Snuff by Terry PratchettMoira de Swardt
Moira de Swardt: Regular readers of Terry Pratchett’s Discworld fantasies will need no encouragement to buy this quirky whodunit.
For them it will be familiar territory and they will already be fans of Pratchett's wonderful sense of humour and wacky thinking which make him such a masterful story-teller.
Snuff is that addictive (because of the nicotine) tobacco substance often sniffed by old ladies. It makes them sneeze. It also means “to extinguish” as in to snuff out a candle. In this extinguishing context it has the sinister overtones of death. To “snuff it” means “to die”, often before one would do so if it were left entirely to natural causes, as in “snuff movies”.
The book involves a tobacco plantation in Howondaland where Lord Rust has been forcing goblins to manufacture cheap cigars. Vimes who is on holiday with his son, Young Sam, at the family mansion of his wife, Lady Sybil, teams up with a constable, Upshot, and they arrest the criminals and, through the philanthropic work of Lady Sybil, the goblins get granted proper rights as citizens by all major nations.
The parallels with South African society are all too obvious to those of us who wish to see them. The long arm of the law for the most part is corrupt. Look out for the abuses of the privileges that go with powerful positions, the misappropriation of monies entrusted to people who should be using them for the good of all, the turning of a blind eye to the mistreatment of others on the grounds that they are not human. Yes, the goblins smell and are dim and steal. South Africans have lived with these prejudices before. We have pledged that we never will again. But some things are part of humanity’s base desires wherever they find themselves. We as a society need people like Vimes.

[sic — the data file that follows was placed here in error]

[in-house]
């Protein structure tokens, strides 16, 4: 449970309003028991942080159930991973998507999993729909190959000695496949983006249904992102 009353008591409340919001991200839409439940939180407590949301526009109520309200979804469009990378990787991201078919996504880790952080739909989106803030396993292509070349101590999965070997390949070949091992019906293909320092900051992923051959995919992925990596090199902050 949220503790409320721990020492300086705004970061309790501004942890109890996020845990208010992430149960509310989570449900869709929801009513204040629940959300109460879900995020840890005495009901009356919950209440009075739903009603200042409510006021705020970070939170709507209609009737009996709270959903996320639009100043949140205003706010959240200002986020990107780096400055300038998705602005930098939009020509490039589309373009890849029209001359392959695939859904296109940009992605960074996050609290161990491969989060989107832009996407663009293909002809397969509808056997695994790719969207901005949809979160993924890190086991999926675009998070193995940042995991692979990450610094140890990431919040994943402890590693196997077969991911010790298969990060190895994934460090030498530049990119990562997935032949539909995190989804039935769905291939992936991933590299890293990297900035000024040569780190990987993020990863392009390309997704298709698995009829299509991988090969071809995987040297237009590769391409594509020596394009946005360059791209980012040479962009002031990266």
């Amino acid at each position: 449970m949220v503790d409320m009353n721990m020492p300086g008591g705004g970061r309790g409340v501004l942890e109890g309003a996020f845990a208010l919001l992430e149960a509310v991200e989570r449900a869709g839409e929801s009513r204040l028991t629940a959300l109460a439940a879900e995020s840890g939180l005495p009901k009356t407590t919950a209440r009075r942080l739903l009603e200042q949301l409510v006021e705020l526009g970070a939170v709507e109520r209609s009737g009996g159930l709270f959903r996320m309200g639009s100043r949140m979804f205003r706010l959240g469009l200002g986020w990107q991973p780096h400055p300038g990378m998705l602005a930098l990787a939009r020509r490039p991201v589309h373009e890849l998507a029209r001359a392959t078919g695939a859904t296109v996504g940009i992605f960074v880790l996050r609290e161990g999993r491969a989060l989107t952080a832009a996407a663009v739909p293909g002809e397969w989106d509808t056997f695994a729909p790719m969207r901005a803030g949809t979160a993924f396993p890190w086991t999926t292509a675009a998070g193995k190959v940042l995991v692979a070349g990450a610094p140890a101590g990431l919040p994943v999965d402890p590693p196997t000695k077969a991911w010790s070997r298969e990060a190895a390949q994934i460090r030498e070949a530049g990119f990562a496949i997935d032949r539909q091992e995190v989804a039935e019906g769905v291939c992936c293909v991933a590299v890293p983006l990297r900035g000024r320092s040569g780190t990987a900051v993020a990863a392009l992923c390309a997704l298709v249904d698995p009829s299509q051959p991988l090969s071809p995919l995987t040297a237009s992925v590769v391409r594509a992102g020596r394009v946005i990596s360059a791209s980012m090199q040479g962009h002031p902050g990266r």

Pratchett, in an interview, once said that he never goes looking for plots, they smack him in the face. We need not go looking for parallels; they smack us in the fact.
Perhaps this book should be a textbook at the South African Police Academy for there are many practical lessons for good police work. It certainly makes a very nice departure point for people looking at ethical questions relating to the treatment of others. The bottom line, however, is that this is a rip-roaring fun novel which will definitely appeal to almost everyone who enjoys a somewhat bizarre take on their fantasy reading.
Author: Terry Pratchett
Publishers: Transworld Publishers (Doubleday)
Distributors: Random House Struik
Moira de Swardt
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